Reading the Renaissance: Ideas and Idioms from Shakespeare to Milton

Reading the Renaissance: Ideas and Idioms from Shakespeare to Milton

Ed. by Mark Berley $70.00

Published in 2003 | 278 pages | cloth | ISBN: 978-0-8207-0336-7


This book is currently out of print, however a reprint may be possible for faculty/class adoptions, subject to minimum quantities. Please contact our print and fulfillment partner XanEdu Custom Publishing for more information: (800) 218-5971 ext. 8000.

Book Information:

Reading the Renaissance is a timely and compelling answer to a decades-long attack on literature by various schools of critical theory. A collection of new and provocative essays by prominent scholars, it speaks eloquently to the enduring value of Renaissance literature and literary study.

Reading Renaissance literature requires what Edward W. Tayler calls "literary tact," the willingness to allow poets their own ideas. A reader might best come to understand Renaissance writers by attending, again and again, to their ideas, idioms, and intentions. "Reading," writes Marc Berley," is a dangerous act, for how we confront another's genius reveals much about ourselves."

The contributors here - Frank Kermode, Marc Berley, Michael Mack, Louis L. Martz, Albert C. Labriola, Anne Lake Prescott, Stanley Stewart, Ernest B. Gilman, Martin Elsky, Anthony Low, Edward W. Tayler - hold that the author, not the critic, is supreme, that the aim of a reader should be, as Ben Jonson urged, to "understand." These scholars focus on the various Renaissance authors they consider, not contemporary theories or schools that might seem to offer totalizing safety. They are committed to the thrill of reading the Renaissance - not the power of rewriting it. This commitment, not coincidentally, leads them to authoritative new readings of major texts.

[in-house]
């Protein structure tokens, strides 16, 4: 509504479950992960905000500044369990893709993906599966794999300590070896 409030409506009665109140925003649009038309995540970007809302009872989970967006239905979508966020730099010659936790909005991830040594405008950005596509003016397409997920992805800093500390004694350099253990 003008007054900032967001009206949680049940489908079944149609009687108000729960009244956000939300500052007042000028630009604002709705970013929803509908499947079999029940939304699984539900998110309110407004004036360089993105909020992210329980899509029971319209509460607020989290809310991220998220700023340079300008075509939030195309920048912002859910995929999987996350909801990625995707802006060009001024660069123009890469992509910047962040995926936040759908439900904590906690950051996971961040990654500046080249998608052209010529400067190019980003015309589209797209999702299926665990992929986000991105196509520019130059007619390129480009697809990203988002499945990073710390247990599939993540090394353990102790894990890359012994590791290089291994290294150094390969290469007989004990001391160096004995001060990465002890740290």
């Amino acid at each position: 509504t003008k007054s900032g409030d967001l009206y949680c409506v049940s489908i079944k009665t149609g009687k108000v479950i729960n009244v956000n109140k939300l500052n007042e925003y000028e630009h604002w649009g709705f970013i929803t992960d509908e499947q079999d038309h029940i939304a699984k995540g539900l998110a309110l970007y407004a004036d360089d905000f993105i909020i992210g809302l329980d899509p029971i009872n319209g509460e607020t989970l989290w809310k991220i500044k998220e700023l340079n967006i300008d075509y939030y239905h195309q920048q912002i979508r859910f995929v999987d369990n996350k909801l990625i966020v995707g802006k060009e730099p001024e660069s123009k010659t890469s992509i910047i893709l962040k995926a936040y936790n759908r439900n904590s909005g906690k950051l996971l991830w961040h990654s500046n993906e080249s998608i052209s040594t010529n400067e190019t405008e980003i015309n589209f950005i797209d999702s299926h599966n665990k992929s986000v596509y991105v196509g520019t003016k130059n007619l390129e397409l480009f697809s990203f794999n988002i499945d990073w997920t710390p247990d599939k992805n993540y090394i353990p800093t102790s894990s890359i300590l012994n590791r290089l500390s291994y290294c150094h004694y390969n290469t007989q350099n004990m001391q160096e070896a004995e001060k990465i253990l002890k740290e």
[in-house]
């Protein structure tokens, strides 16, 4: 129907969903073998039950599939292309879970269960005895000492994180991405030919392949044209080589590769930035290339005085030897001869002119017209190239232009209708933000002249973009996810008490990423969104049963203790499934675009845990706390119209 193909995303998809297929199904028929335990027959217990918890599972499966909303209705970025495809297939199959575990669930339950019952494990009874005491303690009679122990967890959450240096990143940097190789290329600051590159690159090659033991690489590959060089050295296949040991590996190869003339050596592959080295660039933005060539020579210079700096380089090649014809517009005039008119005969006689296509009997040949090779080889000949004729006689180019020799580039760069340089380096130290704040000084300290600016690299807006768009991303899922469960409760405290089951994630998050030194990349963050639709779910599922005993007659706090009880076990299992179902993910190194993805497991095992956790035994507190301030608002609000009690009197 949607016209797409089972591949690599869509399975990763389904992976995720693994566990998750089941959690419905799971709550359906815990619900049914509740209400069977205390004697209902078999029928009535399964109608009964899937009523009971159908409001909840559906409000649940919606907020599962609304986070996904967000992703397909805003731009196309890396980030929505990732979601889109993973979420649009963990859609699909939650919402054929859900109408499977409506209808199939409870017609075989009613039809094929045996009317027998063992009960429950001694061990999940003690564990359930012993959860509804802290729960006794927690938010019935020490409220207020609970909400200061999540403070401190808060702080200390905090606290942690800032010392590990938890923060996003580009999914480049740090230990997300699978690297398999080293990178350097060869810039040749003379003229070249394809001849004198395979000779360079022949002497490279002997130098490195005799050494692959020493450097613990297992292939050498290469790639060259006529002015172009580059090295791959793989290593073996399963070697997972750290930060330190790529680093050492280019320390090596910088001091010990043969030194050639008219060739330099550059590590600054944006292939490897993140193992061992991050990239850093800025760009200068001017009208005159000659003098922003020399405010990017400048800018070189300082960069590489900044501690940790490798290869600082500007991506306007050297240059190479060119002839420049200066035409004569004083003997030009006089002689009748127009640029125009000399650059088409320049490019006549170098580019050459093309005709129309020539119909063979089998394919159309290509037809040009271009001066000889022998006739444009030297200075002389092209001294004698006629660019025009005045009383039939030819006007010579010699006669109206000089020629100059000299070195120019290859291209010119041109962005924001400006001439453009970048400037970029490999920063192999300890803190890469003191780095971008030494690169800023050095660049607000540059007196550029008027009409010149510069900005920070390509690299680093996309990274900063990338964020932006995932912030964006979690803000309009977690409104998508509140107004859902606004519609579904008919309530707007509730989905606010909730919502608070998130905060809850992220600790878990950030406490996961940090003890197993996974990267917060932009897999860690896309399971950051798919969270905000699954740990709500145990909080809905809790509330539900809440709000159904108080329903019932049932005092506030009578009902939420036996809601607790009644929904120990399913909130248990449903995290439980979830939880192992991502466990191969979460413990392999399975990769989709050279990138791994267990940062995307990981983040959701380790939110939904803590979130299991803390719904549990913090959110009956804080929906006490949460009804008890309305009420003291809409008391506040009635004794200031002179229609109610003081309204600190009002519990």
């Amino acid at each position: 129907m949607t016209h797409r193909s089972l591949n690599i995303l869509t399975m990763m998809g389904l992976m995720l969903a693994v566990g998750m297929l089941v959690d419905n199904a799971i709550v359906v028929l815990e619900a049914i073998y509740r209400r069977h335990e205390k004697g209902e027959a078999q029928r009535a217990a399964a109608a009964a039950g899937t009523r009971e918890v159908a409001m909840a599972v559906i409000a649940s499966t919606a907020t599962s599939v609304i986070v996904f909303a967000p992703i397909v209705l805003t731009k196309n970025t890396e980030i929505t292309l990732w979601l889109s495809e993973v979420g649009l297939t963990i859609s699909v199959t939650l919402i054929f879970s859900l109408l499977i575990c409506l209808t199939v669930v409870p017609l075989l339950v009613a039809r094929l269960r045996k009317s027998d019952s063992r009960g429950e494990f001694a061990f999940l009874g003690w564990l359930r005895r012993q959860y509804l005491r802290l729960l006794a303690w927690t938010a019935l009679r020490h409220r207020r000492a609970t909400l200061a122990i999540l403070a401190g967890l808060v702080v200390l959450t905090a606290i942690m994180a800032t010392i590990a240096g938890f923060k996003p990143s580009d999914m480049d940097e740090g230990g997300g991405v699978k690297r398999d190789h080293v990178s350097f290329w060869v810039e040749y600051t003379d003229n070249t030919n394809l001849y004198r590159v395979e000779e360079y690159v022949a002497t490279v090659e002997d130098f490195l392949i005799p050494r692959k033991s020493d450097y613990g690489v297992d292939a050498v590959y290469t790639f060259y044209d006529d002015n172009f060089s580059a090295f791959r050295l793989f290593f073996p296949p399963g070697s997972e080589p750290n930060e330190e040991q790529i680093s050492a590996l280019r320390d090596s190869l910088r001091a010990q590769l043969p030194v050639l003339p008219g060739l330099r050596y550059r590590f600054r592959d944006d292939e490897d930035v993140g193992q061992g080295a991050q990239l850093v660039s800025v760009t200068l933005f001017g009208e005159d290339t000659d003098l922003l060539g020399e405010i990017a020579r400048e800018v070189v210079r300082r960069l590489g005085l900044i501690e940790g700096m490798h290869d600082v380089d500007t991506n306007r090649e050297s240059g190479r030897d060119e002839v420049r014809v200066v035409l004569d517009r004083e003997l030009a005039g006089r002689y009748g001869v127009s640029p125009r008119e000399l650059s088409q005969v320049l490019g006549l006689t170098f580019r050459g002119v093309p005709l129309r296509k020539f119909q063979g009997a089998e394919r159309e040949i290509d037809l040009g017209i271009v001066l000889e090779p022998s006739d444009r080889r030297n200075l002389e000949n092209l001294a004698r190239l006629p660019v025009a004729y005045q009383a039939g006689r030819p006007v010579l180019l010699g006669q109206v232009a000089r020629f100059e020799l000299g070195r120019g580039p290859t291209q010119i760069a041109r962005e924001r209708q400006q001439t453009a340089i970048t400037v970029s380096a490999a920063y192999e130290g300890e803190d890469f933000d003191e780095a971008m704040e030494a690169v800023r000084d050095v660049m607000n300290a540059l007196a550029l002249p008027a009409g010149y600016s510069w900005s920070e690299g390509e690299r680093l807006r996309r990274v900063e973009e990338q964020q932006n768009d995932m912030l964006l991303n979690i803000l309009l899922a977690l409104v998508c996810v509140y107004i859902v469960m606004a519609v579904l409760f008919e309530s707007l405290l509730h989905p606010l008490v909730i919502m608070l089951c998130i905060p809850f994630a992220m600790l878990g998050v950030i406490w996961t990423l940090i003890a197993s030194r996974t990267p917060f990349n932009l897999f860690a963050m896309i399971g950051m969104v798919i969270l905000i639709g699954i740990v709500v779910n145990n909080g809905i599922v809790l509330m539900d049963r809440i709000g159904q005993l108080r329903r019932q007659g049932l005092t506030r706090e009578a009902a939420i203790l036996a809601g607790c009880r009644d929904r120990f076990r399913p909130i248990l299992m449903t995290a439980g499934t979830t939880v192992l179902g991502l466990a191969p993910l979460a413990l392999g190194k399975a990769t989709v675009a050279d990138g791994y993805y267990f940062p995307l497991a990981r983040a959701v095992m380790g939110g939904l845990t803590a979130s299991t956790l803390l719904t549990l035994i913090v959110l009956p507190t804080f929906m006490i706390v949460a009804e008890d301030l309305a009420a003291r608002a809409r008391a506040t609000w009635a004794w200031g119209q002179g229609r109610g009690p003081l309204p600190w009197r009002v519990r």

Reading the Renaissance makes a powerful corrective statement about the direction in which Renaissance literary studies should go in the wake of critical theory. Unabashed in detailing wrong turns made by critical theory in recent years, this book will doubtless make waves. But it will be most appreciated for its own considerable accomplishments. The essays here are exemplary - signs of how rich, joyous, and indeed critical, engagement with the Renaissance can be in the 21st century.


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